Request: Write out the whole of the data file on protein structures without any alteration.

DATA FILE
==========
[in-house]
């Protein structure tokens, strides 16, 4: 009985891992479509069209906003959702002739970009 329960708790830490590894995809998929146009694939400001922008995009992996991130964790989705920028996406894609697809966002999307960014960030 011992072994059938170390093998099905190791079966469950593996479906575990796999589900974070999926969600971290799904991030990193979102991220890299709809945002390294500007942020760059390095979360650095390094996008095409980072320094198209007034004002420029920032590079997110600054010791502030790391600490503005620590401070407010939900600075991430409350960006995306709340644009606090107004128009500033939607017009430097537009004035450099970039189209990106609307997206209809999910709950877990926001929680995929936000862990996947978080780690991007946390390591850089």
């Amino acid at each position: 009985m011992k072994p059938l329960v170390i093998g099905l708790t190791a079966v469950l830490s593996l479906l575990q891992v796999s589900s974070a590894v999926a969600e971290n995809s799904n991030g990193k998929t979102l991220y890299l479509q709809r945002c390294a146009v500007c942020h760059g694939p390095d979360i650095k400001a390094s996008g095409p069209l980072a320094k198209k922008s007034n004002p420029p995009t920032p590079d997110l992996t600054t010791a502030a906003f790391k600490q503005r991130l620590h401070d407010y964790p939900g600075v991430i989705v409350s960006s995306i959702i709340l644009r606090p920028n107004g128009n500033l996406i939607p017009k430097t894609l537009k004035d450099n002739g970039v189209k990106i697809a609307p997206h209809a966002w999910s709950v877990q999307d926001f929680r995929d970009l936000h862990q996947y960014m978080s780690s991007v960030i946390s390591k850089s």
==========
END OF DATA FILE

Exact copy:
[in-house]
């Protein structure tokens, strides 16, 4: 009985891992479509069209906003959702002739970009 329960708790830490590894995809998929146009694939400001922008995009992996991130964790989705920028996406894609697809966002999307960014960030 011992072994059938170390093998099905190791079966469950593996479906575990796999589900974070999926969600971290799904991030990193979102991220890299709809945002390294500007942020760059390095979360650095390094996008095409980072320094198209007034004002420029920032590079997110600054010791502030790391600490503005620590401070407010939900600075991430409350960006995306709340644009606090107004128009500033939607017009430097537009004035450099970039189209990106609307997206209809999910709950877990926001929680995929936000862990996947978080780690991007946390390591850089």
């Amino acid at each position: 009985m011992k072994p059938l329960v170390i093998g099905l708790t190791a079966v469950l830490s593996l479906l575990q891992v796999s589900s974070a590894v999926a969600e971290n995809s799904n991030g990193k998929t979102l991220y890299l479509q709809r945002c390294a146009v500007c942020h760059g694939p390095d979360i650095k400001a390094s996008g095409p069209l980072a320094k198209k922008s007034n004002p420029p995009t920032p590079d997110l992996t600054t010791a502030a906003f790391k600490q503005r991130l620590h401070d407010y964790p939900g600075v991430i989705v409350s960006s995306i959702i709340l644009r606090p920028n107004g128009n500033l996406i939607p017009k430097t894609l537009k004035d450099n002739g970039v189209k990106i697809a609307p997206h209809a966002w999910s709950v877990q999307d926001f929680r995929d970009l936000h862990q996947y960014m978080s780690s991007v960030i946390s390591k850089s």